The kanji of Rei's surname translate as "fire" (, hi) and "field" or "civilian" (, no). Her given name is in katakana rei (レイ); possible meanings include "spirit" (), "companion" (), "cool" (), and "zero" (). Because katakana is the alphabet usually used for foreign loanwords, it may also be intended as a Western name, such as Raye (which is indeed used in American continent localizations) or Rae. In the Chinese versions of the series (anime and manga), Rei's name is written with the character "麗", which carries the same phonetic as "Rei", but means "beauty" and "elegance", and, ultimately, is the one included in the 5th Original Picture Collection Volume Artbook (Vol. V) (meaning that Rei's name written all in Kanji is "火野麗" (lit. "Fire-Field Beauty/Elegance" / "Beauty/Elegance of Fire")). Regardless, the entire name is structured as a pun, as the syllable "no" indicates a possessive, so that her name can also be understood as "Ray of Fire." Her prototypical name, Miyabi Yoruno (夜野 みやび, Yoruno Miyabi), means "Elegance of Night" (みやび = 雅). [47]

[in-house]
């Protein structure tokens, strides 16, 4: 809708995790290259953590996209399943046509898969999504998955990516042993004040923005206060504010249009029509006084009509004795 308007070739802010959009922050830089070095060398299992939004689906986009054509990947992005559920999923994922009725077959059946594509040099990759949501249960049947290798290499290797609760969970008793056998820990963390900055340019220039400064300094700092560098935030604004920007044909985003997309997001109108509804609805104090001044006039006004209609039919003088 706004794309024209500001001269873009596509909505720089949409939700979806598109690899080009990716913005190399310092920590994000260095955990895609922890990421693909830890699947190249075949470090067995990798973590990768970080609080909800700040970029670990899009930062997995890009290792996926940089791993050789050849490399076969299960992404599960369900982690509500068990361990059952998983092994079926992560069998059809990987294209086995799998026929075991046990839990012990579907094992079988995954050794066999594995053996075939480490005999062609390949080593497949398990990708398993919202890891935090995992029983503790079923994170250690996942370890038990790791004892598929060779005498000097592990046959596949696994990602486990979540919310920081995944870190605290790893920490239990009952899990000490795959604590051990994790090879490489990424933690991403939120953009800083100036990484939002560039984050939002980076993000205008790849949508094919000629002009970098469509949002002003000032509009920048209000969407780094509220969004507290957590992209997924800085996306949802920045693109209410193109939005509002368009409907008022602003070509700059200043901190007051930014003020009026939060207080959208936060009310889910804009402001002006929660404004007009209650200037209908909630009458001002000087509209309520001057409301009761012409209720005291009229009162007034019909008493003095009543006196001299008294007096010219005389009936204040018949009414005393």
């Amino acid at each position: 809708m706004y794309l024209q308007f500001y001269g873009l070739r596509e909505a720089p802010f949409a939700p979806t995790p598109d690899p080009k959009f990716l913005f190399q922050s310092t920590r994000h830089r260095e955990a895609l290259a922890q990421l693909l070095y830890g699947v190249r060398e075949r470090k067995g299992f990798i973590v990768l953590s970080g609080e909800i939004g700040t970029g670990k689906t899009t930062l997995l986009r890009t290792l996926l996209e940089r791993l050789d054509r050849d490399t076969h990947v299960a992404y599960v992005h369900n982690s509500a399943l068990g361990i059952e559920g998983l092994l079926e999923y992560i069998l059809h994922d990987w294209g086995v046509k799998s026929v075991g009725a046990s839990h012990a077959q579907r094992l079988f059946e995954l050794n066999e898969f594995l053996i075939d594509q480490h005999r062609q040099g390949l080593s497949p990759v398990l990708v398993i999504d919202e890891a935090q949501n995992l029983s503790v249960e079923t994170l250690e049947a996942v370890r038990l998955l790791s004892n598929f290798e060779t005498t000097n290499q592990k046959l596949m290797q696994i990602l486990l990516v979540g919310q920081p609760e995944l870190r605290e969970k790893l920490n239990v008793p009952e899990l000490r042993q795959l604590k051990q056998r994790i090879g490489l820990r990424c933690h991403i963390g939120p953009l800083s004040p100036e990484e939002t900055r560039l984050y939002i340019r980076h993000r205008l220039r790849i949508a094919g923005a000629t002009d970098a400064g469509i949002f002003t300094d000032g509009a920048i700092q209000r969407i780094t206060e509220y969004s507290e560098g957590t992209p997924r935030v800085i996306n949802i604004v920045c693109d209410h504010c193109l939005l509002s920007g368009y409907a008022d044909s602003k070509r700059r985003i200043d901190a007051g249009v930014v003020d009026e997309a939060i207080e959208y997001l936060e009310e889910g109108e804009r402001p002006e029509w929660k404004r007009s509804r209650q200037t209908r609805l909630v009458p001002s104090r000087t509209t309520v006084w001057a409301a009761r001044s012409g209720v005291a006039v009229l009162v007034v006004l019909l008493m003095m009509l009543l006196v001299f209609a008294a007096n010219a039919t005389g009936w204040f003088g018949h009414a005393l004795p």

It has been noted that her outfit as Sailor Mars echoes the colors of her miko robes, and she is the only character that is mostly tied into tradition. [48]


Cristina Valenzuela Colossalcon.jpg
Kitagawa Keiko "Something Like Something Like It" at Opening Ceremony of the 28th Tokyo International Film Festival (22430199775).jpg
Cristina Vee (left) voices Rei in the Viz Media dubs of the original anime and Crystal . Keiko Kitagawa (right) played the character in Pretty Guardian Sailor Moon .

In the Japanese anime television series, Rei is voiced by Michie Tomizawa, who later said that working on Sailor Moon had been "exactly like magic" for her. [43] Rina Satō voices the character in Sailor Moon Crystal and all media since. [49]

In the DIC/Cloverway English adaptations produced in association with Optimum Productions, her name was spelled as Raye Hino and was voiced by Katie Griffin, in her first voice acting role, for most of the franchise; however, Emilie Barlow filled in for the last 17 episodes of the second season while Griffin was involved in a film production. Raye was also Barlow's first voice acting role, and she said that during recording, it was difficult to take care of her voice, as Raye "had a lot of yelling." She also listened to Griffin's recording sessions to help with the voice matching. [50] Barlow would later become the permanent replacement voice for Sailor Venus after Griffin returned to voice Sailor Mars. [51] Sandy Howell also provides English vocals for songs sung by Raye in the English dub.